posted by Joe Anaya on January 9th, 2012

Growing up, my father was pretty handy around the house. He could fix all types of things, plumbing, electrical, carpentry. My mother would always force me to go hang out with him and “learn something.” Despite my best efforts, I actually did learn some things. In fact enough things, that I’m supremely confident at taking things apart, and more importantly because of my Dad’s teachings, I’m fairly competent at fixing things and putting them back together.

One thing I learned was that my dad loved tools. He had a shed full of tools. We would tease him about how many tools he owned. Many of them only did one thing that he needed one time. But he would always say, “Use the right tool for the job.” “Yeah, sure dad,” was usually my reply.

And then I bought a house.

Anybody who owns a house knows, the first few weeks in a new house, you can wear out a path to the nearest hardware store. Updating light switches, changing faucets, etc. are all fairly typical chores, and each was handled easily by the tools in my toolbox. Occasionally, we (and by “we” I mean “my wife”) would be motivated to take on a bigger job: lay hardwood floors, reroute the sprinkler system, etc. And each time I’d get to the part of the job where I’d struggle with a task. I’d tinker with different tools I had in my box. I tried the crow bar, then the pry bar, then a large flat-head screwdriver, then the screwdriver with the pry bar. I had some success but did a little damage to the pieces I was working on and just as importantly it took me twice as long. Inevitably, I’d get up and get my keys to drive to the hardware store. My wife would ask why I can’t just use a bigger screwdriver. Rather than go through the explanation of all that I’ve tried, I simply reply, “I need the right tool for the job.” With the right tool in hand, I complete the job quickly and easily. Thanks, Dad, for giving me the confidence to just go out and buy a new tool I’ll only use once.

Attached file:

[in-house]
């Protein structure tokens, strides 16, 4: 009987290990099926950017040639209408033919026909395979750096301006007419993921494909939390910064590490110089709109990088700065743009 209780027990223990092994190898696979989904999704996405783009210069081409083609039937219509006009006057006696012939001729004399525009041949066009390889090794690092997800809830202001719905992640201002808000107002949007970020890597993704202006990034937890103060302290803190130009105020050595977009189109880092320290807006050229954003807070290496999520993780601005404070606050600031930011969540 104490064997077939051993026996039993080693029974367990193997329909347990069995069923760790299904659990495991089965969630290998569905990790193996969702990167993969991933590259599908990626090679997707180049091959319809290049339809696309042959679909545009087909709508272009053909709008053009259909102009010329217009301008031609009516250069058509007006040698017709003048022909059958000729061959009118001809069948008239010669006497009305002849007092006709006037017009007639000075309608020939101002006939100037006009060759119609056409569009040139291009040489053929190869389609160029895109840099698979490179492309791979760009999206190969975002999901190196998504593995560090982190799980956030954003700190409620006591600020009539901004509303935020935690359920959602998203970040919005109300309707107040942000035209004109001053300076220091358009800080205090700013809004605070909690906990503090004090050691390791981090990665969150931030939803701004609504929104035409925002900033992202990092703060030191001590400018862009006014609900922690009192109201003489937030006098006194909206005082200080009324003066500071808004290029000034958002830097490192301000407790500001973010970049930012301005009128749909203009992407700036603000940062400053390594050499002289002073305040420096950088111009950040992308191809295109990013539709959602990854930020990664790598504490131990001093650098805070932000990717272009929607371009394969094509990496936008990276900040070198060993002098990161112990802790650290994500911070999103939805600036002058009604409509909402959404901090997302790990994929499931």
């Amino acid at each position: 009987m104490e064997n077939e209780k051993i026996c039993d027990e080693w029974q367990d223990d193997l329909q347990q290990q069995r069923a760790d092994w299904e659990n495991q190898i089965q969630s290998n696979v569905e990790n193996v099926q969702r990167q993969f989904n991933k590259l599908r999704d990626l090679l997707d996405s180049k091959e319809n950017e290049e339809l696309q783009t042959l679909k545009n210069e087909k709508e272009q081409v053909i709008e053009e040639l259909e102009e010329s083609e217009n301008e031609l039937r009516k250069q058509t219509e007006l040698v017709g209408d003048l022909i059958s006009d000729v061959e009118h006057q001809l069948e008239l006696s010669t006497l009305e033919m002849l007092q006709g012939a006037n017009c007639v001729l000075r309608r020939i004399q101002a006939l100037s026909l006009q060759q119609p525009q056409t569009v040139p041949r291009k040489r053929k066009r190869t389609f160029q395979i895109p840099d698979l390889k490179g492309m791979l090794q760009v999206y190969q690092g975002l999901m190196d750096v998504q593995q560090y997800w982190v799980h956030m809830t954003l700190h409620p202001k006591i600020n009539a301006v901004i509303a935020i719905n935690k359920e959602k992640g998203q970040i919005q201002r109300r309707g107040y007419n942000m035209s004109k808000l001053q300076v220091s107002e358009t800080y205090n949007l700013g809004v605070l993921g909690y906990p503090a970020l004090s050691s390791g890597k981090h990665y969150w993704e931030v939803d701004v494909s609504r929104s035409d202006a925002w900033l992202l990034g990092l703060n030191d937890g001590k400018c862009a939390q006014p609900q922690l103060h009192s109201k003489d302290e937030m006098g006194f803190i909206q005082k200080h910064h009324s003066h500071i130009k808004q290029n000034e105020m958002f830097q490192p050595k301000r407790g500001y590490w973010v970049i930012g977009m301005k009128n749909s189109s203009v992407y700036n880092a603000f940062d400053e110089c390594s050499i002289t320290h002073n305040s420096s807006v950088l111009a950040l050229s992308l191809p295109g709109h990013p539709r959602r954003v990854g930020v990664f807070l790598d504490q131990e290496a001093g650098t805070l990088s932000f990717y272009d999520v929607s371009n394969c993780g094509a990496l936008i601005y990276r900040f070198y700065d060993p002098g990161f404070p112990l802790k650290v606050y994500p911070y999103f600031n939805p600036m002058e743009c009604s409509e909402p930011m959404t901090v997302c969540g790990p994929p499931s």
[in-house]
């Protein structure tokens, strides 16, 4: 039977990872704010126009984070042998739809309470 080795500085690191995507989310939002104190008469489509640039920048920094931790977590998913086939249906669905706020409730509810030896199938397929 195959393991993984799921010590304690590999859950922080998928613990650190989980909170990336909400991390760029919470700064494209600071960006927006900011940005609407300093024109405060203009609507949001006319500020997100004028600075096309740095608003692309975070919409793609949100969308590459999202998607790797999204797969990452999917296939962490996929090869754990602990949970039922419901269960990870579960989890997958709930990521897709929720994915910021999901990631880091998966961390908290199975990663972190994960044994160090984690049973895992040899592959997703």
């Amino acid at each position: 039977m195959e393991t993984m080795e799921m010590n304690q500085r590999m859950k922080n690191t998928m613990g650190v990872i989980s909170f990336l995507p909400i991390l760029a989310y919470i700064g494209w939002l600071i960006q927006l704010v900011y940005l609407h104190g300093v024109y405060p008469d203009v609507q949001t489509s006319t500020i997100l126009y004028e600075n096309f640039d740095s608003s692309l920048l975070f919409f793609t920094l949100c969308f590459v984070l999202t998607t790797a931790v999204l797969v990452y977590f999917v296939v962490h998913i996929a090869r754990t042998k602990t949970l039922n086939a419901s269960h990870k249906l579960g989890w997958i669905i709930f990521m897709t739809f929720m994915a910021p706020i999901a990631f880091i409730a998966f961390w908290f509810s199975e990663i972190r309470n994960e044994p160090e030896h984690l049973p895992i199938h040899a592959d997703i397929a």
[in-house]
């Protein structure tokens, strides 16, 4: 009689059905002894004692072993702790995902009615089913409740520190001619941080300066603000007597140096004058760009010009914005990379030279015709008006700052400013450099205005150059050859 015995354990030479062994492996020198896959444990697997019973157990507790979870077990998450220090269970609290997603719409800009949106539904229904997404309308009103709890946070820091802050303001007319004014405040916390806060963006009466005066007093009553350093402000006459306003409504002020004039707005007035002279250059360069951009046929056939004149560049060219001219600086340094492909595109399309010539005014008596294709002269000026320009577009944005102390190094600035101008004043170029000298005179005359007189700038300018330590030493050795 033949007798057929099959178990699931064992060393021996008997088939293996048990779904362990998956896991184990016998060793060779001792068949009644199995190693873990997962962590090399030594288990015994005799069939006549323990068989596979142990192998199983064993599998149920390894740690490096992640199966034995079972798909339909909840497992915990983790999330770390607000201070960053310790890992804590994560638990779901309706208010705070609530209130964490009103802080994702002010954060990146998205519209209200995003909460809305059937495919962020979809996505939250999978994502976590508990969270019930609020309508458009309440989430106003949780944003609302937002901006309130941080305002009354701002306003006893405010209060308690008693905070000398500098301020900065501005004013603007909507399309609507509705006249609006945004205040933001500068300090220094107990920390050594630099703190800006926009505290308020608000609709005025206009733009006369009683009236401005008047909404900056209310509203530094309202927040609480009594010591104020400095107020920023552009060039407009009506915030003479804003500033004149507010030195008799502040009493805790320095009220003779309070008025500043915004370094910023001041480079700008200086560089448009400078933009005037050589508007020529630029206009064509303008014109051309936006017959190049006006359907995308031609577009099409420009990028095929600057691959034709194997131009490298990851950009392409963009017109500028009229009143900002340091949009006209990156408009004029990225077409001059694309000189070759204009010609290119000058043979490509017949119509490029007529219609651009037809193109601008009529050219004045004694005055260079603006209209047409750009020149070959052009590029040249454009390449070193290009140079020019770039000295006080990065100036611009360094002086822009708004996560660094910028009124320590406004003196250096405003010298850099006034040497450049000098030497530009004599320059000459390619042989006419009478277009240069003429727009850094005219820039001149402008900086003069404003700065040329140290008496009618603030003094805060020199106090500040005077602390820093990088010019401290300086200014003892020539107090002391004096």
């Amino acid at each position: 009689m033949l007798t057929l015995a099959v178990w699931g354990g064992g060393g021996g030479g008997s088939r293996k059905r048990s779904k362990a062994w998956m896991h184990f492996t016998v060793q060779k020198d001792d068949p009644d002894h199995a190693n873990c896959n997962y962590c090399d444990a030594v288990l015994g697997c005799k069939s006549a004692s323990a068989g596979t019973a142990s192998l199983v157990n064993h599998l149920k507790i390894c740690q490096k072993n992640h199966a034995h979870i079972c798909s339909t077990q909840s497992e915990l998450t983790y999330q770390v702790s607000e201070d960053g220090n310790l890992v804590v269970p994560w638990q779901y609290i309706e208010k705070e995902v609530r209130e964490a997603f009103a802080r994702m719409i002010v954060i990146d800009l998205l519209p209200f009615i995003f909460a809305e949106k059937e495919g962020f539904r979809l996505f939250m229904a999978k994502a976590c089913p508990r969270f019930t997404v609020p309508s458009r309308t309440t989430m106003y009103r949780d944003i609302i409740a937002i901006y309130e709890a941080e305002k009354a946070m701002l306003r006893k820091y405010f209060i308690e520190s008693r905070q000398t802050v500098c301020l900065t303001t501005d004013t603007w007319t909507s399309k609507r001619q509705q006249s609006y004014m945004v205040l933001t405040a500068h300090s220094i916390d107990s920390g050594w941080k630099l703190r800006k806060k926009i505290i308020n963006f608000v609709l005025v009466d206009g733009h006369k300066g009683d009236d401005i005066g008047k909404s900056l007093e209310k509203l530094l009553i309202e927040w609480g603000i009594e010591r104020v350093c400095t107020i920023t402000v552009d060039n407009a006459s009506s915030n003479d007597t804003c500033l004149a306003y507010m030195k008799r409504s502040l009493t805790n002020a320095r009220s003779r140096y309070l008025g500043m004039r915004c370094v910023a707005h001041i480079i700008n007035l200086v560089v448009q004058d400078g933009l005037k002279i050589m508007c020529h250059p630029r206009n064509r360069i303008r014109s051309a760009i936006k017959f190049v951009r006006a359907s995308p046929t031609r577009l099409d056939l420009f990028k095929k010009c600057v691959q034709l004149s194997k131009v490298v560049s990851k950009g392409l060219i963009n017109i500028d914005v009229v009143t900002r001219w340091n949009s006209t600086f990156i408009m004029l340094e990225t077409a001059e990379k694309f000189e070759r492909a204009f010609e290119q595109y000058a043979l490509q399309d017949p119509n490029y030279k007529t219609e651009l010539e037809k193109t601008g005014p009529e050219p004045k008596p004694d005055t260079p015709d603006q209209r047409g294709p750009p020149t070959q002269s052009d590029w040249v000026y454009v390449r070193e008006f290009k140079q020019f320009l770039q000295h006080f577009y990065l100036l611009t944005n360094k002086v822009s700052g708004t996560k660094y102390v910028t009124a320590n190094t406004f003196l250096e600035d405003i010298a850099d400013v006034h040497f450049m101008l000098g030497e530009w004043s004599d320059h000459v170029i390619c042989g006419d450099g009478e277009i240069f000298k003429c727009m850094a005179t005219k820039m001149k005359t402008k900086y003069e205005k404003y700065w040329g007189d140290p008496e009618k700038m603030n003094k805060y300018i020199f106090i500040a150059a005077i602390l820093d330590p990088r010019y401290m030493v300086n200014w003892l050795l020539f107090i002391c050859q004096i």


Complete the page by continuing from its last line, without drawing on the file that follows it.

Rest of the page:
File Under King of the Castle